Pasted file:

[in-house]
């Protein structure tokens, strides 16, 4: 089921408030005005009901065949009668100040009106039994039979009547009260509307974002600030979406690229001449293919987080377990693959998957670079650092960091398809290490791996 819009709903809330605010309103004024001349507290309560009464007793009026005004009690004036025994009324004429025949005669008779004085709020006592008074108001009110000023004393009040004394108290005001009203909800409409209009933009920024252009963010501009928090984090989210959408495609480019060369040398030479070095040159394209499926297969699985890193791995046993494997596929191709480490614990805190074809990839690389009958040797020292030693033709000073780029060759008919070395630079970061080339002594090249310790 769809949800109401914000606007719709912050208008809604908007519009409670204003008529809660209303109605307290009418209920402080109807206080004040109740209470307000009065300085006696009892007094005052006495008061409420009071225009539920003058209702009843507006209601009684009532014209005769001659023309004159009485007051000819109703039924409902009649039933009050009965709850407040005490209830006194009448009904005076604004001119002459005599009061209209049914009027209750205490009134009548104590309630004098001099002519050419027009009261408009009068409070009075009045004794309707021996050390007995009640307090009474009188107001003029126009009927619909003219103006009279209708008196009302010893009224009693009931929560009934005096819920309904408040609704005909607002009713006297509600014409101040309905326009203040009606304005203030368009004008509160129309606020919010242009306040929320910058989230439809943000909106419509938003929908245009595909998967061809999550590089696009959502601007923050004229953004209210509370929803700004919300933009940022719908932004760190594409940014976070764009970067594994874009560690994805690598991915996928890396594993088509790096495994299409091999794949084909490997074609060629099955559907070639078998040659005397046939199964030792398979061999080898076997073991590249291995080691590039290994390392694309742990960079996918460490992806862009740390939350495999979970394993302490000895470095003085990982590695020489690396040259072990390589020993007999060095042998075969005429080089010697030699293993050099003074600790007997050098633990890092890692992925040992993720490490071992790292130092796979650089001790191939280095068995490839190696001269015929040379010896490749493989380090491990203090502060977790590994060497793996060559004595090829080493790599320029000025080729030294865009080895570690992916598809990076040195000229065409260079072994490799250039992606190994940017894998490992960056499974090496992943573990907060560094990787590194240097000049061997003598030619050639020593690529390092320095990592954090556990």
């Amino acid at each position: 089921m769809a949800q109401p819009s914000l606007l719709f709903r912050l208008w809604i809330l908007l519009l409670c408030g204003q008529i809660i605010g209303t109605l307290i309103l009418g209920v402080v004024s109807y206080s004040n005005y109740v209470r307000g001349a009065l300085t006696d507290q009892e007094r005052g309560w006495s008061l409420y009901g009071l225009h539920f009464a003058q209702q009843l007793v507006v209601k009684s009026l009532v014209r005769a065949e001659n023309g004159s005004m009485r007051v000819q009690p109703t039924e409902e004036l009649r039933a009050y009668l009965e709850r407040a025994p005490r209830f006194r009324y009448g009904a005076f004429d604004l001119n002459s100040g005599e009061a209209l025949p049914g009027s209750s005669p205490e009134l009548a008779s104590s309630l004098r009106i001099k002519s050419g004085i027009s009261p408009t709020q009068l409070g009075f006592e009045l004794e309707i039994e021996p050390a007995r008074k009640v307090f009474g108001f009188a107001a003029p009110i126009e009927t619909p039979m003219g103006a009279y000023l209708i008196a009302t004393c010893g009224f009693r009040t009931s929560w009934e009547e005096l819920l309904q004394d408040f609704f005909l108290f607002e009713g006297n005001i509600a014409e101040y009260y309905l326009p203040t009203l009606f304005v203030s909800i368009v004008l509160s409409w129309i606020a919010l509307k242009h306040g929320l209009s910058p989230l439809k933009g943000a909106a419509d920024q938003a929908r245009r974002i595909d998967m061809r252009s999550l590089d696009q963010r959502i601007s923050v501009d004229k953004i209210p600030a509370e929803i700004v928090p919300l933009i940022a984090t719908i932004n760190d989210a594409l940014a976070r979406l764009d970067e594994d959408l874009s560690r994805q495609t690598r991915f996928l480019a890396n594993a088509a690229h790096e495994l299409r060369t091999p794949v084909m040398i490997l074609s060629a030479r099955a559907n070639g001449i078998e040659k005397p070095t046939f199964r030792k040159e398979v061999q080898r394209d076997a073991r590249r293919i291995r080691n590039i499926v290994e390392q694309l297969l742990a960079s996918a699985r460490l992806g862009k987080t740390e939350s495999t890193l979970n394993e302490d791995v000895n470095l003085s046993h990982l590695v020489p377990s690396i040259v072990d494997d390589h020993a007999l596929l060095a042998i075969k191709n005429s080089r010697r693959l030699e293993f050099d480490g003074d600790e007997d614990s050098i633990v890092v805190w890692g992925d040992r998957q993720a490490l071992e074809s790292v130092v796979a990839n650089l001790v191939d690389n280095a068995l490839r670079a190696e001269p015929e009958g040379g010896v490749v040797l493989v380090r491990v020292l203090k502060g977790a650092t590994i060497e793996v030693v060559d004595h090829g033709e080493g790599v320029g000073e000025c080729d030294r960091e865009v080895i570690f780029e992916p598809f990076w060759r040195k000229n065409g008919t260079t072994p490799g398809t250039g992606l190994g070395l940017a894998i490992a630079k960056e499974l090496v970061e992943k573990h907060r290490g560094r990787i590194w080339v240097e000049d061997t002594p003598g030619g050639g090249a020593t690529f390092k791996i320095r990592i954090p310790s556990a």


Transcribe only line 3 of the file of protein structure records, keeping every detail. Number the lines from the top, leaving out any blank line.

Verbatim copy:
């Amino acid at each position: 089921m769809a949800q109401p819009s914000l606007l719709f709903r912050l208008w809604i809330l908007l519009l409670c408030g204003q008529i809660i605010g209303t109605l307290i309103l009418g209920v402080v004024s109807y206080s004040n005005y109740v209470r307000g001349a009065l300085t006696d507290q009892e007094r005052g309560w006495s008061l409420y009901g009071l225009h539920f009464a003058q209702q009843l007793v507006v209601k009684s009026l009532v014209r005769a065949e001659n023309g004159s005004m009485r007051v000819q009690p109703t039924e409902e004036l009649r039933a009050y009668l009965e709850r407040a025994p005490r209830f006194r009324y009448g009904a005076f004429d604004l001119n002459s100040g005599e009061a209209l025949p049914g009027s209750s005669p205490e009134l009548a008779s104590s309630l004098r009106i001099k002519s050419g004085i027009s009261p408009t709020q009068l409070g009075f006592e009045l004794e309707i039994e021996p050390a007995r008074k009640v307090f009474g108001f009188a107001a003029p009110i126009e009927t619909p039979m003219g103006a009279y000023l209708i008196a009302t004393c010893g009224f009693r009040t009931s929560w009934e009547e005096l819920l309904q004394d408040f609704f005909l108290f607002e009713g006297n005001i509600a014409e101040y009260y309905l326009p203040t009203l009606f304005v203030s909800i368009v004008l509160s409409w129309i606020a919010l509307k242009h306040g929320l209009s910058p989230l439809k933009g943000a909106a419509d920024q938003a929908r245009r974002i595909d998967m061809r252009s999550l590089d696009q963010r959502i601007s923050v501009d004229k953004i209210p600030a509370e929803i700004v928090p919300l933009i940022a984090t719908i932004n760190d989210a594409l940014a976070r979406l764009d970067e594994d959408l874009s560690r994805q495609t690598r991915f996928l480019a890396n594993a088509a690229h790096e495994l299409r060369t091999p794949v084909m040398i490997l074609s060629a030479r099955a559907n070639g001449i078998e040659k005397p070095t046939f199964r030792k040159e398979v061999q080898r394209d076997a073991r590249r293919i291995r080691n590039i499926v290994e390392q694309l297969l742990a960079s996918a699985r460490l992806g862009k987080t740390e939350s495999t890193l979970n394993e302490d791995v000895n470095l003085s046993h990982l590695v020489p377990s690396i040259v072990d494997d390589h020993a007999l596929l060095a042998i075969k191709n005429s080089r010697r693959l030699e293993f050099d480490g003074d600790e007997d614990s050098i633990v890092v805190w890692g992925d040992r998957q993720a490490l071992e074809s790292v130092v796979a990839n650089l001790v191939d690389n280095a068995l490839r670079a190696e001269p015929e009958g040379g010896v490749v040797l493989v380090r491990v020292l203090k502060g977790a650092t590994i060497e793996v030693v060559d004595h090829g033709e080493g790599v320029g000073e000025c080729d030294r960091e865009v080895i570690f780029e992916p598809f990076w060759r040195k000229n065409g008919t260079t072994p490799g398809t250039g992606l190994g070395l940017a894998i490992a630079k960056e499974l090496v970061e992943k573990h907060r290490g560094r990787i590194w080339v240097e000049d061997t002594p003598g030619g050639g090249a020593t690529f390092k791996i320095r990592i954090p310790s556990a």